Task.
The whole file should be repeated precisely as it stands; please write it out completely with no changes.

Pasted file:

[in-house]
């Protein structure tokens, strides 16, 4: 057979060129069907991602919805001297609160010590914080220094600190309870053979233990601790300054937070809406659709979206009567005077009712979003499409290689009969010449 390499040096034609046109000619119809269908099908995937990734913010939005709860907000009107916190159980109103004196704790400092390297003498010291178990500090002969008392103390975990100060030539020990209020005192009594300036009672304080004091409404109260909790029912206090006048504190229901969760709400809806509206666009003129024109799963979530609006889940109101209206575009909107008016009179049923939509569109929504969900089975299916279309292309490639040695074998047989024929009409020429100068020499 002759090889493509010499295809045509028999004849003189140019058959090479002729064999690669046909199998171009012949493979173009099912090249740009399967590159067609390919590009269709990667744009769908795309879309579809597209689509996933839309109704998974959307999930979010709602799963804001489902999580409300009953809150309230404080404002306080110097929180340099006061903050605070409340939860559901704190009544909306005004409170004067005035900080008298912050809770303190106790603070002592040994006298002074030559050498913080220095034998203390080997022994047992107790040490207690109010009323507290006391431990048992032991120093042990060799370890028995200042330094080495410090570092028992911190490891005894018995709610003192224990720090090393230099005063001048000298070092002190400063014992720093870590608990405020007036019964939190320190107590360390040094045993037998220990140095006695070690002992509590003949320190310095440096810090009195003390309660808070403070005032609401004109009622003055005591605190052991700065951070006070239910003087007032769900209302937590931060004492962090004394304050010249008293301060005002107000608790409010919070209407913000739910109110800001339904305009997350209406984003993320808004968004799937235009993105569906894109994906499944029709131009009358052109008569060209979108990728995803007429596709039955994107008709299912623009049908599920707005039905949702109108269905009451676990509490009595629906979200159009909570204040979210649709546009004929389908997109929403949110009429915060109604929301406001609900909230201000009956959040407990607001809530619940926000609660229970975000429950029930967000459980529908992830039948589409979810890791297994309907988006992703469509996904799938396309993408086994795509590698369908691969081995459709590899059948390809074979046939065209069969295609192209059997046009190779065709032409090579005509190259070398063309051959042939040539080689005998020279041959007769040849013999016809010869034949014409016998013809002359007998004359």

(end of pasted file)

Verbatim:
[in-house]
């Protein structure tokens, strides 16, 4: 057979060129069907991602919805001297609160010590914080220094600190309870053979233990601790300054937070809406659709979206009567005077009712979003499409290689009969010449 390499040096034609046109000619119809269908099908995937990734913010939005709860907000009107916190159980109103004196704790400092390297003498010291178990500090002969008392103390975990100060030539020990209020005192009594300036009672304080004091409404109260909790029912206090006048504190229901969760709400809806509206666009003129024109799963979530609006889940109101209206575009909107008016009179049923939509569109929504969900089975299916279309292309490639040695074998047989024929009409020429100068020499 002759090889493509010499295809045509028999004849003189140019058959090479002729064999690669046909199998171009012949493979173009099912090249740009399967590159067609390919590009269709990667744009769908795309879309579809597209689509996933839309109704998974959307999930979010709602799963804001489902999580409300009953809150309230404080404002306080110097929180340099006061903050605070409340939860559901704190009544909306005004409170004067005035900080008298912050809770303190106790603070002592040994006298002074030559050498913080220095034998203390080997022994047992107790040490207690109010009323507290006391431990048992032991120093042990060799370890028995200042330094080495410090570092028992911190490891005894018995709610003192224990720090090393230099005063001048000298070092002190400063014992720093870590608990405020007036019964939190320190107590360390040094045993037998220990140095006695070690002992509590003949320190310095440096810090009195003390309660808070403070005032609401004109009622003055005591605190052991700065951070006070239910003087007032769900209302937590931060004492962090004394304050010249008293301060005002107000608790409010919070209407913000739910109110800001339904305009997350209406984003993320808004968004799937235009993105569906894109994906499944029709131009009358052109008569060209979108990728995803007429596709039955994107008709299912623009049908599920707005039905949702109108269905009451676990509490009595629906979200159009909570204040979210649709546009004929389908997109929403949110009429915060109604929301406001609900909230201000009956959040407990607001809530619940926000609660229970975000429950029930967000459980529908992830039948589409979810890791297994309907988006992703469509996904799938396309993408086994795509590698369908691969081995459709590899059948390809074979046939065209069969295609192209059997046009190779065709032409090579005509190259070398063309051959042939040539080689005998020279041959007769040849013999016809010869034949014409016998013809002359007998004359």